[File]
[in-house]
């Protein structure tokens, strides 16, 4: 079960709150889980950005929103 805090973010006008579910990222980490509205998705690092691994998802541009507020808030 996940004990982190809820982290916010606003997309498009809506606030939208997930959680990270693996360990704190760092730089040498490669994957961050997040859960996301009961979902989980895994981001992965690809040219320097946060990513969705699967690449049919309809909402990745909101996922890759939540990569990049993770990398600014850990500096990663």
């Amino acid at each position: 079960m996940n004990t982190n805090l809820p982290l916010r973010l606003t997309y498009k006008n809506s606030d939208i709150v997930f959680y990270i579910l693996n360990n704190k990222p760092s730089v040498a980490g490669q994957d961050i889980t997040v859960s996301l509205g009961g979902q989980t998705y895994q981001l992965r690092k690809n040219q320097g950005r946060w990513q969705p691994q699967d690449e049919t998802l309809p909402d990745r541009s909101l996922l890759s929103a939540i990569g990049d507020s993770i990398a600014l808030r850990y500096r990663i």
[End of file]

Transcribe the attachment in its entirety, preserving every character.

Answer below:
[in-house]
């Protein structure tokens, strides 16, 4: 079960709150889980950005929103 805090973010006008579910990222980490509205998705690092691994998802541009507020808030 996940004990982190809820982290916010606003997309498009809506606030939208997930959680990270693996360990704190760092730089040498490669994957961050997040859960996301009961979902989980895994981001992965690809040219320097946060990513969705699967690449049919309809909402990745909101996922890759939540990569990049993770990398600014850990500096990663």
């Amino acid at each position: 079960m996940n004990t982190n805090l809820p982290l916010r973010l606003t997309y498009k006008n809506s606030d939208i709150v997930f959680y990270i579910l693996n360990n704190k990222p760092s730089v040498a980490g490669q994957d961050i889980t997040v859960s996301l509205g009961g979902q989980t998705y895994q981001l992965r690092k690809n040219q320097g950005r946060w990513q969705p691994q699967d690449e049919t998802l309809p909402d990745r541009s909101l996922l890759s929103a939540i990569g990049d507020s993770i990398a600014l808030r850990y500096r990663i």